The In-Visible Project 

ehlers-danlos syndrome (eds) is a collection of hereditary syndromes affecting connective tissue. in EDS, a basic building block of the body-collagen- is improperly formed, causing problems throughout the body. Despite this fundamental defect in structure, people with eds usually appear to be normal and healthy. however, each type of eds has a large collection of symptoms which vary widely from mild to severely disabling, and is sometimes fatal. 

It is said that EDS is most likely the most common, least recognized  heritable connective tissue disorder, affecting 1-5% of the general population. Right now, only 5% of EDS cases have been recognized due to lack of funding and education to the general population and medical community. 


Photography is my art and passion, and I have chosen  to use that medium make the invisible 'in-visible' by photographing ehlers-danlos syndromes patients in their home environment. This will ultimately serve to  show how ehlers-danlos syndromes effect these patients and their bodies on a day-to-day and minute-by-minute basis.

My goal is to use art to bring awareness to the chronic, debilitating, life altering effects Ehlers-danlos has on those who inherit this connective tissue gene. The photographs will be used to educate both the public and the medical community on the importance of EDS diagnosis, education and medical funding.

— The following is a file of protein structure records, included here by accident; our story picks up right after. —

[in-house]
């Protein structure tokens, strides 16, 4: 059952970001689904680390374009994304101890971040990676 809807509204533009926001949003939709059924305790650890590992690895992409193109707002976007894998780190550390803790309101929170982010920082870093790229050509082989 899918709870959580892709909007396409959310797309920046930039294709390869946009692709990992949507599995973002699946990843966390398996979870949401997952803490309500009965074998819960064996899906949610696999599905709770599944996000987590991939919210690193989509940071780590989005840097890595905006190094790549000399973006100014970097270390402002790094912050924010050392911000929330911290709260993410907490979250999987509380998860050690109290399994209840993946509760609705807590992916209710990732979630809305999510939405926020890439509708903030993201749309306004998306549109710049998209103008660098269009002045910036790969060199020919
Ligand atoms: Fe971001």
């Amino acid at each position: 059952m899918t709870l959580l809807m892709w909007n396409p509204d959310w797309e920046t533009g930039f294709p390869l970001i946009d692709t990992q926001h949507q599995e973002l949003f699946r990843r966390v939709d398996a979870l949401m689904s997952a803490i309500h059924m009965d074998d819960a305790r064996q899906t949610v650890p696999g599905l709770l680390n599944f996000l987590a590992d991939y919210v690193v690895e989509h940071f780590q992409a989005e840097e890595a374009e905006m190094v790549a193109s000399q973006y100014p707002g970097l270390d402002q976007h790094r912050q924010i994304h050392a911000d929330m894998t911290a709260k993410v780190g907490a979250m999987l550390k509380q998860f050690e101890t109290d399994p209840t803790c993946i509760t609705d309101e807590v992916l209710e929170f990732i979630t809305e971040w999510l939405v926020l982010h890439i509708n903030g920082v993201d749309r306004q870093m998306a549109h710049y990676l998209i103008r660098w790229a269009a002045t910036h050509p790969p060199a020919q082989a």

I aim to partner with hEDS (hyper mobility ehlers-danlos syndromes)  support groups throughout the country to gather volunteers for The In-Visible Project.  By tapping into support groups,  I will be able to directly correspond with individuals who are interested in sharing their Ehlers-Danlos Syndrome experience with me and my camera.  After I have gathered individual participants from support groups, I will send out a questionnaire that will serve as the participant's intake form. This will allow me to get an intimate look at the participant's life by prompting them  to share their 'story' of how they survive and thrive with Ehlers-Danlos Syndromes.


From there I will schedule one-on-one in-home photo shoots and mini-portrait sessions with support groups whom are willing to participate in the in-visible project. When time, travel and health allow, in-home sessions will be tailored to each participant based upon their intake questionnaire answers. This 'lifestyle home  portrait session will serve as an in-depth look into their lives with ehlers-danlos syndromes, giving the audience a better understanding of the visible in this invisible illness.

The images and stories will be shared on social media platforms initially in the form of a "100 day project". As the project grows, it is my aim to curate a traveling public gallery of the in-visible project images and stories of those who are brave enough to share.


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